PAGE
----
How Your Inner Circle Impacts Your Well-Being and How They Can Support You?

Your inner circle is made up of the people you spend the most time with. These are the people who have the biggest impact on your life, for better or for worse.

Your inner circle impacts your physical, mental, and emotional well-being. The people you spend the most time with can have a significant influence on your overall health and happiness.

From the food, you eat to the way you think and feel, your inner circle can have a major impact on your well-being.

If you’re surrounded by positive, supportive people, it can do wonders for you. On the other hand, if your inner circle is full of judgmental, negative, or toxic people, it can drag you down and impact your well-being adversely. 


3 TIPS FOR BUILDING A POSITIVE SOCIAL CIRCLE


Having a handful of supportive positive friends is much better than having a ton of negative acquaintances. Focus on the quality of the people in your life and invest time and attention into those relationships.

1. Focus on quality, not quantity. When building a positive social circle, a good place to start is by seeking out those you admire. Look for people with positive qualities, attitudes, accomplishments, or whatever you admire. Gravitating towards and spending time with these types of people will help you take on their positive traits and attitudes.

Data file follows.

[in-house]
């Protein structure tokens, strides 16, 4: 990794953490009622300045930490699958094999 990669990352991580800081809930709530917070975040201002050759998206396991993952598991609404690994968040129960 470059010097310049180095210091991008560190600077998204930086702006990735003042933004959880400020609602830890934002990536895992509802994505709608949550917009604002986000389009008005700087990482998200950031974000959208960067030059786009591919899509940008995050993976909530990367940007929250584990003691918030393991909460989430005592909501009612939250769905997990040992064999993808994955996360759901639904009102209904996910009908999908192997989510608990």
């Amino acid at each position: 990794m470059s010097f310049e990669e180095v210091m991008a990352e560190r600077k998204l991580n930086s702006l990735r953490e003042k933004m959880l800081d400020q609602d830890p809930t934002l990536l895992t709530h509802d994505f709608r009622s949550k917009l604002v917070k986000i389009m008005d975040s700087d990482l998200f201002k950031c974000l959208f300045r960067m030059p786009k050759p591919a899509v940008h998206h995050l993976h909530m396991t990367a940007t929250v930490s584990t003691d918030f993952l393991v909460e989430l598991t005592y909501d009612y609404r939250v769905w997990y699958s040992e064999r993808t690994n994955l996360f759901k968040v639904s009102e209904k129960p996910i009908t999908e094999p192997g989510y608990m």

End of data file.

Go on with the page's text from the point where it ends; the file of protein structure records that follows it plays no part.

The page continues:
2. Seek what you admire. Research shows that healthy and supportive relationships can reduce stress and improve your overall health and sense of well-being. However, all relationships are not equally supportive or positive. If someone in your life is no longer good for you, it’s perfectly acceptable to let them go. Only you know if the relationship is worth keeping or not.

3. Know when to let go. Research shows that healthy and supportive relationships can reduce stress and improve your overall health and sense of well-being. However, all relationships are not equally supportive or positive. If someone in your life is no longer good for you, it’s perfectly acceptable to let them go. Only you know if the relationship is worth keeping or not.